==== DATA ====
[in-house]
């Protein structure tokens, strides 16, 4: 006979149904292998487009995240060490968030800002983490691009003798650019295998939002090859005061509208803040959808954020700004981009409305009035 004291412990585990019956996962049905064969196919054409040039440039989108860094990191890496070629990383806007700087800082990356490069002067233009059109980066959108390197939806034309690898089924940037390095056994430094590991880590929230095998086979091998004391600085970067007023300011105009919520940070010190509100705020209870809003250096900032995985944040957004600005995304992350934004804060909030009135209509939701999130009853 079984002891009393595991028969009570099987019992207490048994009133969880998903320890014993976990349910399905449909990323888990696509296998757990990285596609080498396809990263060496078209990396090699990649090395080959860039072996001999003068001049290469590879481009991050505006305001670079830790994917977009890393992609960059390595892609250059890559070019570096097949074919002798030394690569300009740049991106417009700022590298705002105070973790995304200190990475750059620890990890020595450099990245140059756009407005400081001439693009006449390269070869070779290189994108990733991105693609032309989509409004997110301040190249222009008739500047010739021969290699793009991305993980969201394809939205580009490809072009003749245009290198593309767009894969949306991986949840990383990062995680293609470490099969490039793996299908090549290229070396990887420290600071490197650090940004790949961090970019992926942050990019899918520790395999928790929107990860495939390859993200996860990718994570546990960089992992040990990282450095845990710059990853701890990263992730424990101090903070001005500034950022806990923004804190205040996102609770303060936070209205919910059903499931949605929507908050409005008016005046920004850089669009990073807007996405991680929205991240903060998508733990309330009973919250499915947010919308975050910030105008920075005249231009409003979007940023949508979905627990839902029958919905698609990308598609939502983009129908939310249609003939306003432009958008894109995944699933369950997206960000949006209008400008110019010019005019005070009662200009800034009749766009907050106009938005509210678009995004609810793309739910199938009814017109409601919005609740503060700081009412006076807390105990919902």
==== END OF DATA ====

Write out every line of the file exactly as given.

[in-house]
């Protein structure tokens, strides 16, 4: 006979149904292998487009995240060490968030800002983490691009003798650019295998939002090859005061509208803040959808954020700004981009409305009035 004291412990585990019956996962049905064969196919054409040039440039989108860094990191890496070629990383806007700087800082990356490069002067233009059109980066959108390197939806034309690898089924940037390095056994430094590991880590929230095998086979091998004391600085970067007023300011105009919520940070010190509100705020209870809003250096900032995985944040957004600005995304992350934004804060909030009135209509939701999130009853 079984002891009393595991028969009570099987019992207490048994009133969880998903320890014993976990349910399905449909990323888990696509296998757990990285596609080498396809990263060496078209990396090699990649090395080959860039072996001999003068001049290469590879481009991050505006305001670079830790994917977009890393992609960059390595892609250059890559070019570096097949074919002798030394690569300009740049991106417009700022590298705002105070973790995304200190990475750059620890990890020595450099990245140059756009407005400081001439693009006449390269070869070779290189994108990733991105693609032309989509409004997110301040190249222009008739500047010739021969290699793009991305993980969201394809939205580009490809072009003749245009290198593309767009894969949306991986949840990383990062995680293609470490099969490039793996299908090549290229070396990887420290600071490197650090940004790949961090970019992926942050990019899918520790395999928790929107990860495939390859993200996860990718994570546990960089992992040990990282450095845990710059990853701890990263992730424990101090903070001005500034950022806990923004804190205040996102609770303060936070209205919910059903499931949605929507908050409005008016005046920004850089669009990073807007996405991680929205991240903060998508733990309330009973919250499915947010919308975050910030105008920075005249231009409003979007940023949508979905627990839902029958919905698609990308598609939502983009129908939310249609003939306003432009958008894109995944699933369950997206960000949006209008400008110019010019005019005070009662200009800034009749766009907050106009938005509210678009995004609810793309739910199938009814017109409601919005609740503060700081009412006076807390105990919902």